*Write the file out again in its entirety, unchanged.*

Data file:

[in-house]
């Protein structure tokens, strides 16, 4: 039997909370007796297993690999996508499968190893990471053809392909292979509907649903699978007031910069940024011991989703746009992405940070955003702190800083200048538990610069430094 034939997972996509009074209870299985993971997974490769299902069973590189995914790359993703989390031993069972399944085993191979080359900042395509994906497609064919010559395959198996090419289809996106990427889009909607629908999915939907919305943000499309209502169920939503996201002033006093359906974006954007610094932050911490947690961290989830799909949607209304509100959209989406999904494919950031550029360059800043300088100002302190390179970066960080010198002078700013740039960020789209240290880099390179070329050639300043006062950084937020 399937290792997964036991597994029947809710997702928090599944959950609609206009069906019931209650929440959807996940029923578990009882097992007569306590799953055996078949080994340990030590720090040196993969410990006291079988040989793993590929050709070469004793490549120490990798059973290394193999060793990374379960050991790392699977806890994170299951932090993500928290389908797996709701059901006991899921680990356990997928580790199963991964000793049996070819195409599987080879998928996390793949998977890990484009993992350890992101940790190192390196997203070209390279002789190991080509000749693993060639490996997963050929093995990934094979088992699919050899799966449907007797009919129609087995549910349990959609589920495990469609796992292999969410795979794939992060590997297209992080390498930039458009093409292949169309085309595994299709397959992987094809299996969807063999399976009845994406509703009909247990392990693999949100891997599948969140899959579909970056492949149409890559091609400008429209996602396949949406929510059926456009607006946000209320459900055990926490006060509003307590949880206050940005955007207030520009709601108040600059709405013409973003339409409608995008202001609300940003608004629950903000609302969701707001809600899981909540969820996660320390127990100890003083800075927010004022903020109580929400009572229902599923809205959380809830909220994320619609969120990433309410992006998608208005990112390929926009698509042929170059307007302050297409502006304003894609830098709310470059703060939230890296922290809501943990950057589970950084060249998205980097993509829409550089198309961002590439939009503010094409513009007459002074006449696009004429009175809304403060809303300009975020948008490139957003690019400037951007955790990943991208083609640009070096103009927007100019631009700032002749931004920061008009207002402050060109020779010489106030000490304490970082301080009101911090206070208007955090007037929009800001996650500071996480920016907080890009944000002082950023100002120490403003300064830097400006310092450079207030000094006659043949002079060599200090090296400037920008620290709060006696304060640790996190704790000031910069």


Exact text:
[in-house]
């Protein structure tokens, strides 16, 4: 039997909370007796297993690999996508499968190893990471053809392909292979509907649903699978007031910069940024011991989703746009992405940070955003702190800083200048538990610069430094 034939997972996509009074209870299985993971997974490769299902069973590189995914790359993703989390031993069972399944085993191979080359900042395509994906497609064919010559395959198996090419289809996106990427889009909607629908999915939907919305943000499309209502169920939503996201002033006093359906974006954007610094932050911490947690961290989830799909949607209304509100959209989406999904494919950031550029360059800043300088100002302190390179970066960080010198002078700013740039960020789209240290880099390179070329050639300043006062950084937020 399937290792997964036991597994029947809710997702928090599944959950609609206009069906019931209650929440959807996940029923578990009882097992007569306590799953055996078949080994340990030590720090040196993969410990006291079988040989793993590929050709070469004793490549120490990798059973290394193999060793990374379960050991790392699977806890994170299951932090993500928290389908797996709701059901006991899921680990356990997928580790199963991964000793049996070819195409599987080879998928996390793949998977890990484009993992350890992101940790190192390196997203070209390279002789190991080509000749693993060639490996997963050929093995990934094979088992699919050899799966449907007797009919129609087995549910349990959609589920495990469609796992292999969410795979794939992060590997297209992080390498930039458009093409292949169309085309595994299709397959992987094809299996969807063999399976009845994406509703009909247990392990693999949100891997599948969140899959579909970056492949149409890559091609400008429209996602396949949406929510059926456009607006946000209320459900055990926490006060509003307590949880206050940005955007207030520009709601108040600059709405013409973003339409409608995008202001609300940003608004629950903000609302969701707001809600899981909540969820996660320390127990100890003083800075927010004022903020109580929400009572229902599923809205959380809830909220994320619609969120990433309410992006998608208005990112390929926009698509042929170059307007302050297409502006304003894609830098709310470059703060939230890296922290809501943990950057589970950084060249998205980097993509829409550089198309961002590439939009503010094409513009007459002074006449696009004429009175809304403060809303300009975020948008490139957003690019400037951007955790990943991208083609640009070096103009927007100019631009700032002749931004920061008009207002402050060109020779010489106030000490304490970082301080009101911090206070208007955090007037929009800001996650500071996480920016907080890009944000002082950023100002120490403003300064830097400006310092450079207030000094006659043949002079060599200090090296400037920008620290709060006696304060640790996190704790000031910069």